Deuterostomes (from the Greek: second the mouth) are a major groups of animals. Together with the protostomes, they include most of the Bilateria, animals that are typically bilaterally symmetric and have three germ layers. They are distinguished by their embryonic development. In deuterostomes, the first opening (the blastopore) becomes the anus, while in protostomes it becomes the mouth.
There are three main phyla of deuterostomes:
The phylum Chaetognatha (arrow worms) may also belong here.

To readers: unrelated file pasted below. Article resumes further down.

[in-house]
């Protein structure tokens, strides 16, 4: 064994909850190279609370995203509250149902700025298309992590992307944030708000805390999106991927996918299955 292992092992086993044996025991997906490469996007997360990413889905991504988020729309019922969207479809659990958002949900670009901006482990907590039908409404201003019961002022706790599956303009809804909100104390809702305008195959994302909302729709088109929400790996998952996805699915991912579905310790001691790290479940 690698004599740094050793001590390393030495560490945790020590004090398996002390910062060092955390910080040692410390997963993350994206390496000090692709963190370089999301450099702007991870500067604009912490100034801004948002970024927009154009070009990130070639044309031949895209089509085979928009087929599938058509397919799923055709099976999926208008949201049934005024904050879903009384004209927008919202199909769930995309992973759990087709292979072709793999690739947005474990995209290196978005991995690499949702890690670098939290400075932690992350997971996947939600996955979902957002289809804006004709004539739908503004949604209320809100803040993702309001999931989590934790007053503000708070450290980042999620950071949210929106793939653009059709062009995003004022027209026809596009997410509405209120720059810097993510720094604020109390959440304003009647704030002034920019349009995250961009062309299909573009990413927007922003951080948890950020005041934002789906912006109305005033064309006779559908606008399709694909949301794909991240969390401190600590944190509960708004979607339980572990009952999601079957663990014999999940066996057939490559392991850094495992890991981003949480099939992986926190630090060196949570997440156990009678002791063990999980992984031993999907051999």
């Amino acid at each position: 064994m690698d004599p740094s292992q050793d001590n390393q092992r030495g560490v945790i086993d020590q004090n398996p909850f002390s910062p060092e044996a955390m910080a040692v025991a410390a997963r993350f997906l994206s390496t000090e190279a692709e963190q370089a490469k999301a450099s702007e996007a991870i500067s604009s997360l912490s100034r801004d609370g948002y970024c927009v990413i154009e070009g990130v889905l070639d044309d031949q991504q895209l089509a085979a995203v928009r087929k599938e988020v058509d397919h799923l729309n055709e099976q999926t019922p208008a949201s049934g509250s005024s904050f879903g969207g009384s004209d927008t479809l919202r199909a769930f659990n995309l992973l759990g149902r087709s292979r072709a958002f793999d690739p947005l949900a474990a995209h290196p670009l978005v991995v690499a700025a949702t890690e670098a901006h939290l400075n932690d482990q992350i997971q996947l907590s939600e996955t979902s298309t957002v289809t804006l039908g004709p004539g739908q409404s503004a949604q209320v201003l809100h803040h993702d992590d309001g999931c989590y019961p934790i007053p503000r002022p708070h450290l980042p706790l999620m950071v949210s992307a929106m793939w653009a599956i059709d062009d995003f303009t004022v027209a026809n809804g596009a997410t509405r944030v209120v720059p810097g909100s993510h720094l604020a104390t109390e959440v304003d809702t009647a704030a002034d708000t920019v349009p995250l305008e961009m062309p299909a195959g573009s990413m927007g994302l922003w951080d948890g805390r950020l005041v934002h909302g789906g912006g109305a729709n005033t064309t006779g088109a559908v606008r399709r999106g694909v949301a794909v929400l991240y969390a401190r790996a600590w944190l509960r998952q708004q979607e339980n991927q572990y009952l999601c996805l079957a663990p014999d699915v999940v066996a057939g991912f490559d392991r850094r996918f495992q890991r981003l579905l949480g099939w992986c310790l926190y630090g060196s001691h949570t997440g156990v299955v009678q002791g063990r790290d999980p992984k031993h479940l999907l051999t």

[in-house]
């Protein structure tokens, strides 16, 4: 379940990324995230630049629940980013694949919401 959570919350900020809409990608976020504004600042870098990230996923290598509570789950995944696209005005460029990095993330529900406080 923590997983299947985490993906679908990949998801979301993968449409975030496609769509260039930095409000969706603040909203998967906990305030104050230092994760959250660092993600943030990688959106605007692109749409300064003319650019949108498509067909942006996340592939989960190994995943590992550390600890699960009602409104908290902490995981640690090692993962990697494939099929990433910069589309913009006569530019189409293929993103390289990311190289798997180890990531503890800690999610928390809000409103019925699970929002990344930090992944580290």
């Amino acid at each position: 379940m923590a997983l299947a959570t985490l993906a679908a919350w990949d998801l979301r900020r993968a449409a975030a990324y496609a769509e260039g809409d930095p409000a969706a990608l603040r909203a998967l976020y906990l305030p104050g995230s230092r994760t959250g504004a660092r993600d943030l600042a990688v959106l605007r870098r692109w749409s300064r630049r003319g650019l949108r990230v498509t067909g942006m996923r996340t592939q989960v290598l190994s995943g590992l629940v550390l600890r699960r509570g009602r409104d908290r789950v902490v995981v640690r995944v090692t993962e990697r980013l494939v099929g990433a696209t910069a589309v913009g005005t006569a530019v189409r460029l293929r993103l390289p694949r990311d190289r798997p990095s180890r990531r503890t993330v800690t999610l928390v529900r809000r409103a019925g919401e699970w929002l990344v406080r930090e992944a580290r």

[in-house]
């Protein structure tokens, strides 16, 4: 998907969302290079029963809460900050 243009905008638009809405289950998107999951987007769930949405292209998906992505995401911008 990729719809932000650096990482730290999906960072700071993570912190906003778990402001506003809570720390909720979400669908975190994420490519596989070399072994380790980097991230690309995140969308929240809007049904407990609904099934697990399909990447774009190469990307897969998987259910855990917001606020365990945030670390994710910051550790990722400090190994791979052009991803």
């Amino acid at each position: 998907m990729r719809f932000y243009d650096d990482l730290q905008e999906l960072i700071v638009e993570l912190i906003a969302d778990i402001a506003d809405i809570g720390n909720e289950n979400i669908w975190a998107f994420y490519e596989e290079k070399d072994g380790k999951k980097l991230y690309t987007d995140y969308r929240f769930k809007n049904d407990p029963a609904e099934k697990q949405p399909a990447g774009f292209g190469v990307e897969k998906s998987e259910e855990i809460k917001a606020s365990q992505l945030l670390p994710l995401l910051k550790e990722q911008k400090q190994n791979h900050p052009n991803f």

In both deuterostomes and protostomes, a zygote first develops into a hollow ball of cells, called a blastula. In deuterostomes, the early divisions occur parallel or perpendicular to the polar axis. This is called radial cleavage, and also occurs in certain protostomes, such as the lophophorates. Cleavage is indeterminate - the cells' fates are not determined early on. Thus if the first four cells are separated, each cell is capable of forming a complete small larva, and if a cell is removed from the blastula the other cells will compensate.
In deuterostomes the mesoderm forms as evaginations of the developed gut that pinch off, forming the coelom. This is called enterocoely .